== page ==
Just say no to
v-p temptations!

Nov 25, 2003 2:46 AM

For sure, learning the game’s optimal holds ”” the best mathematical play for each hand ”” has a place in the development of a winning player. But just as in becoming far too attached to any casino’s slot club card, it is not the end-all. To become an intelligent, crafty, winning player, everyone’s first and most important lesson should be in how to approach play exactly the opposite as the house would expect you to.

The best example of this would be in reacting to promotions. Players whose hearts start to pound just a bit too fast upon reading about 3x points on a holiday are the ones who keep the rooms well-equipped, the building so spectacular-looking, and the casinos eager for the rest of us.

Much of the lure of the game has to do with attracting that part of us which has a weakness.

Although I am not at all impressed or concerned with video poker promotions ”” and as disciplined as I believe I am ”” I still have my faults. I recently became aware of that fact on a visit to Las Vegas. I went to town and checked in at the Aladdin ”” one of my very favorite places to play.

But on the way I felt I could snap up a few bucks at the Ramada Express. Not so, as $900 disappeared faster than I could finish a bottle of water. That tune changed a bit a few hours later, as I drew to one of an unusually high number of royals this year for a net $3,700 win at Luxor. I popped into Sam’s Town and scooped up a quick $80, but I dumped $300 at Boulder Station ”” all before going over to the Aladdin. Once again, my roller coaster ride had begun.

I thought my wild ride was behind me at this point, and I was dead wrong. I took a seat at my favorite spot at the small video poker bar in the London Club and went to work. Their $1/$2/$5/$10 multi-game machines are perfect for my style of play. For nearly four hours (far longer than I would like to have sat there) I fluctuated from losing at the lower limit games while hitting medium sized winners on the $5 and $10 games that just barely got me out of trouble.

After four W2G’s and too many people watching, I got up and left. I had won $800 for all my efforts. When I went to the slot club in the morning they threw in another $200 plus a $100 shopping certificate that I used at Sharper Image inside Desert Passage. Even though I was staying there, I gave them no more play throughout the weekend. There’s no better feeling than to know you’ve come out ahead at one of the most spectacular resorts in the world.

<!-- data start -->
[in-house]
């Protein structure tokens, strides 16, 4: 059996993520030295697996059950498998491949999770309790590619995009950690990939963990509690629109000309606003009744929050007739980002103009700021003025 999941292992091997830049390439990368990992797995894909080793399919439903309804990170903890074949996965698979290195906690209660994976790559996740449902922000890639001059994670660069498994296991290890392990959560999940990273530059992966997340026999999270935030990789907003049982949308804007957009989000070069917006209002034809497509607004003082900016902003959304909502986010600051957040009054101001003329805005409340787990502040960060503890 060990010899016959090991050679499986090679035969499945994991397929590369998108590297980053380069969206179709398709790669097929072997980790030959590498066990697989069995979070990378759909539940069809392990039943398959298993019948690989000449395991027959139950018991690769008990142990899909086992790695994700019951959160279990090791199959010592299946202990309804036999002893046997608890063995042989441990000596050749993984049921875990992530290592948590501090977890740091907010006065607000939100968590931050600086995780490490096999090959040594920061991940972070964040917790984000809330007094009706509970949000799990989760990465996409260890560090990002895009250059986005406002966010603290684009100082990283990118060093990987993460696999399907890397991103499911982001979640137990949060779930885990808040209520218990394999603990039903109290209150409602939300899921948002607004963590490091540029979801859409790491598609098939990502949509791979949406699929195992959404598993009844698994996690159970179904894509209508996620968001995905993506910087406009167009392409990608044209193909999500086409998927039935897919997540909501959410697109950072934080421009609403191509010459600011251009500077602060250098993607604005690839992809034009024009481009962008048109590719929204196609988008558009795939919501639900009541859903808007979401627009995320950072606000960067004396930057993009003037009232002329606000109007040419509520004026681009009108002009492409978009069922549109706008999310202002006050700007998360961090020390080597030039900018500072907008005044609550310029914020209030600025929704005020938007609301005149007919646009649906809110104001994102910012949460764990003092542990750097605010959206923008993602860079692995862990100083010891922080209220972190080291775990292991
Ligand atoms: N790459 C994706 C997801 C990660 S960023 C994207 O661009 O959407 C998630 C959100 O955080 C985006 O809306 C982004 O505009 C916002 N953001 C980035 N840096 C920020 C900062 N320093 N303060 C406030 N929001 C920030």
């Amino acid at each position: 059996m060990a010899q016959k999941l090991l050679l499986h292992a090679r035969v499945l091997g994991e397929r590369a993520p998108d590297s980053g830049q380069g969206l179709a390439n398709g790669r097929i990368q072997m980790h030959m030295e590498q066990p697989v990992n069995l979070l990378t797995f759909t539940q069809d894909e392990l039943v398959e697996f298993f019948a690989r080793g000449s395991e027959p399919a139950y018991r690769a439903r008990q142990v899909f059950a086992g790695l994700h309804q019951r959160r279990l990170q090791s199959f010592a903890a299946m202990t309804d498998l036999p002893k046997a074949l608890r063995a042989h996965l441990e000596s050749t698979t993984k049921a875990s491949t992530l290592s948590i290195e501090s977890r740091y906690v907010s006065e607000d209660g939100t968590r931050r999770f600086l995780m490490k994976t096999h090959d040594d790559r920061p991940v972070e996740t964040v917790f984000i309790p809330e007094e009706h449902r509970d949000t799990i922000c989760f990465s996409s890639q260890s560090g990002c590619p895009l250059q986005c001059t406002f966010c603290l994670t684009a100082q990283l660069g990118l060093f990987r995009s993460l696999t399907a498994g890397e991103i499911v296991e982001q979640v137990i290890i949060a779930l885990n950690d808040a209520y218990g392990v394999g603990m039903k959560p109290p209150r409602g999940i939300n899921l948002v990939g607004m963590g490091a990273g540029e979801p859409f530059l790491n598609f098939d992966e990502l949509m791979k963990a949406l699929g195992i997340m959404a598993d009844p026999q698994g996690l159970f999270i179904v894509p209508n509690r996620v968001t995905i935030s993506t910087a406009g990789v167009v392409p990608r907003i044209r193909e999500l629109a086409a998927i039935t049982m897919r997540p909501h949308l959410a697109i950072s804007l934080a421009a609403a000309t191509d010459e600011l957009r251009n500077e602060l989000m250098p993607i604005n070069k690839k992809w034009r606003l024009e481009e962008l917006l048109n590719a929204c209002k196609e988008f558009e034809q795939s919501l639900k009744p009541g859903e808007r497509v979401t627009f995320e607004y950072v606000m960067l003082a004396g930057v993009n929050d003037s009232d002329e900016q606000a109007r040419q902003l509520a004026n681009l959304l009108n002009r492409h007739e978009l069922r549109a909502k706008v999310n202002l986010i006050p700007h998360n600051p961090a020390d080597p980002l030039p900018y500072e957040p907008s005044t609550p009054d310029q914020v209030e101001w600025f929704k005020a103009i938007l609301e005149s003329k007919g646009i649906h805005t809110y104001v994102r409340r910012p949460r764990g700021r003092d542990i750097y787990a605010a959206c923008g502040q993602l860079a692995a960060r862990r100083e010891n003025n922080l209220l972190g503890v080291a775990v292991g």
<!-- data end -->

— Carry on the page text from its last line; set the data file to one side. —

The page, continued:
On Saturday I made my usual rounds for a profit of nearly $1,100 ”” with my biggest win coming at the Hard Rock. But my weakness decided to appear later in the evening at Casino Monte Lago. My plan was to stop in at the sports bar to chat with a bartender I know there, win a few hundred dollars, and then leave. Not so. I began by winning a fast $720. I cashed out the ticket, but then got caught up in the football game on the plasma TV as well as the music from the band playing down in the mezzanine level.

If it were up to me I’d watch football most of my waking hours. Put a video poker machine in front of me, however, and catch me at a time when I’m in no particular hurry to leave — and it spells trouble. Paying attention to the football game more than the game I was playing and before I knew what was really going on, I gave back my $700 profit along with an additional $3200. And the only reason I stopped was because my football game was over!

I’m never shaken when I lose — even like that. Why? Because I’m prepared for anything, and I’m not gambling with money I don’t have. But I know better, and that’s the part that nags at me. I did take home about $800 overall profit, but it didn’t have to be that way.

Casinos lure players in a thousand different ways. When I relinquish my discipline for a few hours because of a comfortable bar and an easy-watch sporting event, I know how tough it must be on locals who have those and other temptations staring at them all the time.

It’s all part of what makes casinos successful. The lesson to learn is in how to march to the beat of your own drum — which I nearly always do. The trick is to do it all the time.